What does beyond Organic mean?

 Why ?
 3 "R"s
 Food Ed
  Consumers must educate themselves. Simply looking for the term "Organic" does not guarantee a good product.
Our chickens are:
  • Fed certified Organic feeds
  • Fed pure kelp meal for a natural vitamin supplement
  • Not fed any avian or mammalian by-products.
  • Given free access to pasture grasses every day
    (weather permitting). We use outdoor pens and fences for predator protection and move them regularly (every 1-7 days depending on the pen size). They get plenty of fresh air and sunshine.
  • Raised in accordance with the standards set forth several different humane farm animal agencies.
  • Moved frequently from paddock to paddock to allow grasses and insects to regenerate and avoid over application of nitrogen to the soil.
  • Not subjected to the practice of starvation to force molting.
  • Do not have their beaks trimmed
The Industry Labels†
The vast number of consumer labels affixed to egg cartons can leave a shopper feeling as dazed and confused as a laying hen trapped in a battery cage. One carton may label its eggs "Natural." Another carton may call them "Free Range," while yet another may claim its eggs are "Certified Organic." How are thoughtful consumers supposed to know what these labels and claims really mean?
The truth is that the majority of egg labels have little relevance to animal welfare or, if they do, they have no official standards nor any mechanism to enforce them. Only three labels listed below are programs with official, audited guidelines, but even those vary widely in terms of animal welfare.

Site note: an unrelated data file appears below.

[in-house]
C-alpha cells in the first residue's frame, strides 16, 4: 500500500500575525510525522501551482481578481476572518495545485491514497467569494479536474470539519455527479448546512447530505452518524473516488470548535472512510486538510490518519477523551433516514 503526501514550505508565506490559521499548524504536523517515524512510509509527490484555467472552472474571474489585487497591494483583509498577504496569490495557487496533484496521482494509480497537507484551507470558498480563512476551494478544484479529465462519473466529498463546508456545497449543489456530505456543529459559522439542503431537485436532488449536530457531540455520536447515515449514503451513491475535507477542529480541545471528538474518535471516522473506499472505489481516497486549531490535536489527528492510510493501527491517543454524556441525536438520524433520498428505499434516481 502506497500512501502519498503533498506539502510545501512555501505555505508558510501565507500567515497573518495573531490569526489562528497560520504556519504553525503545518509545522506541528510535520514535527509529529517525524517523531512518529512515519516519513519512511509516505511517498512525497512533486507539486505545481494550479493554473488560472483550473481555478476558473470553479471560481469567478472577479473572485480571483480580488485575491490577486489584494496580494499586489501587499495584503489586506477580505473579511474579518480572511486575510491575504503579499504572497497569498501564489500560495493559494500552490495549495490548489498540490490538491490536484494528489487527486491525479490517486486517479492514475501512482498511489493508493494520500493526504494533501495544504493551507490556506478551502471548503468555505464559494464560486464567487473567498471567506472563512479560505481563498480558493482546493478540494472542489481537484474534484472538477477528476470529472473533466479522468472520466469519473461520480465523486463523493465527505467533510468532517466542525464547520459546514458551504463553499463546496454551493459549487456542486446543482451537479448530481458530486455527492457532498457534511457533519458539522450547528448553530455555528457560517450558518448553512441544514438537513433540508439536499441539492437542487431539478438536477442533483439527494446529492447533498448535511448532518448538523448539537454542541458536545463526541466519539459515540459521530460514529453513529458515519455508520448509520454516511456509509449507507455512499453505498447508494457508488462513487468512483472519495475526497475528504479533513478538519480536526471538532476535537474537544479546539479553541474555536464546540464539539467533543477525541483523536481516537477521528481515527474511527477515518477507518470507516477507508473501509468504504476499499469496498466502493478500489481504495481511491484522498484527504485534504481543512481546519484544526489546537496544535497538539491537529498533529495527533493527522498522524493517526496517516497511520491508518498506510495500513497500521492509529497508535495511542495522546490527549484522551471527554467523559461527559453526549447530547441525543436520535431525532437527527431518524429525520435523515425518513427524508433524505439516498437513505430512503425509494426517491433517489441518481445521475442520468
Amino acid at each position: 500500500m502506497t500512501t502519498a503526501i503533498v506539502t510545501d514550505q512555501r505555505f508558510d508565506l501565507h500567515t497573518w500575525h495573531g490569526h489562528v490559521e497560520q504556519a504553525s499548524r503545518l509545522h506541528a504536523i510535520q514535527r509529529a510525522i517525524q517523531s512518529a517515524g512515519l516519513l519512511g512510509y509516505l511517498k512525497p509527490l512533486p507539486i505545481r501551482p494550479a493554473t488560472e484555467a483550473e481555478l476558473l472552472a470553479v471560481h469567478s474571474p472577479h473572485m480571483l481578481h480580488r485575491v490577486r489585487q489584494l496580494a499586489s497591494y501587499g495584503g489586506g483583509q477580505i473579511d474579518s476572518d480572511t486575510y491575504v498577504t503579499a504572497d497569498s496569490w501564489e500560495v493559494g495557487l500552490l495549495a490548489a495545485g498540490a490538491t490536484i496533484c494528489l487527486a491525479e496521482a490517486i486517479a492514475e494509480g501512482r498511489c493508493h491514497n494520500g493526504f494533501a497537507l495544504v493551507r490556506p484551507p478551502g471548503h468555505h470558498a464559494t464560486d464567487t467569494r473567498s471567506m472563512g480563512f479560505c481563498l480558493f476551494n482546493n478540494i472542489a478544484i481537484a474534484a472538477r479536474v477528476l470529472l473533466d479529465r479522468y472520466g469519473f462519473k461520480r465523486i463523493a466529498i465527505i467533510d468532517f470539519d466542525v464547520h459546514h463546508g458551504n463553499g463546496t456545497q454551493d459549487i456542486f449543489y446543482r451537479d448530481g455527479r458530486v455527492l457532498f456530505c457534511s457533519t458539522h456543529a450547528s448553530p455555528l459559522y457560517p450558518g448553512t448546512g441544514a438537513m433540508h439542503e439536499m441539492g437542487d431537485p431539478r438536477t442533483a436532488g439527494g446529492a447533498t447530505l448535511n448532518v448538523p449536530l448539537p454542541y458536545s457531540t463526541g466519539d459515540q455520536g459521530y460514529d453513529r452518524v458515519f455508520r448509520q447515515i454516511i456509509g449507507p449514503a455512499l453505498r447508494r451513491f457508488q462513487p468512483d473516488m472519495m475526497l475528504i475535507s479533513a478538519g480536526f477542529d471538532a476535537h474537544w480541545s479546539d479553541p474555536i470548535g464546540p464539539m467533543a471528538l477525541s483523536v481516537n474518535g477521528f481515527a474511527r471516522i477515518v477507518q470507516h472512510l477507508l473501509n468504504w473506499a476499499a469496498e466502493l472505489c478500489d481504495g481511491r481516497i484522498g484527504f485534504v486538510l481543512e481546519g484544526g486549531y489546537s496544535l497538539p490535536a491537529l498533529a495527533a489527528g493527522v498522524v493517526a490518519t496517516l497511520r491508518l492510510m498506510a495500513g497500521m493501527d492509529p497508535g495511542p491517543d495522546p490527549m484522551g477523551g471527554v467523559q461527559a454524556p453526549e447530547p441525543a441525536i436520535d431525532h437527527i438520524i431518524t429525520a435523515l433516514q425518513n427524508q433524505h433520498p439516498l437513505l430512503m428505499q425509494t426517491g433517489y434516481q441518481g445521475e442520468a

What’s Natural and What’s Not?
What exactly is “natural ” anyway? According to USDA, the term “natural” means “no artificial ingredients or colors were added, and that it was minimally processed.” But what, then, does “artificial” mean? And what about “minimally processed”? Right now there are a lot more questions on this topic than there are definitive answers. All-in-all, the term really means next to nothing. “Natural products may still contain GMOs, pesticides, antibiotics, hormones and growth agents which are certainly not “natural”.

Certified Organic*: The birds are uncaged inside barns or warehouses, and are required to have outdoor access (although there have been concerns about lax enforcement, with some large-scale producers not providing birds meaningful access to the outdoors). They are fed an organic, all-vegetarian diet free of antibiotics and pesticides, as required by the U.S. Department of Agriculture's National Organic Program. Beak cutting and forced molting through starvation are permitted. Compliance is verified through third-party auditing. Certified Organic is process oriented. Food products produced in compliance with the standard set forth in the USDA's National Organic Plan (N.O.P.) Producers with less than $5000 in annual sales of organic products are exempt from certification but MUST still comply with all of the N.O.P. regulations including record keeping.

Pastured Poultry:
While this remains a largely undefined term, it generally means that the poultry lives close to or on pasture, will daily access to living grasses. A high intake of living grasses will affect the way the meat tastes, will improve the health of the birds and can substantially affect the nutritional value of the meat and eggs. Pasturing poultry is not a method generally seen in large scale farms.

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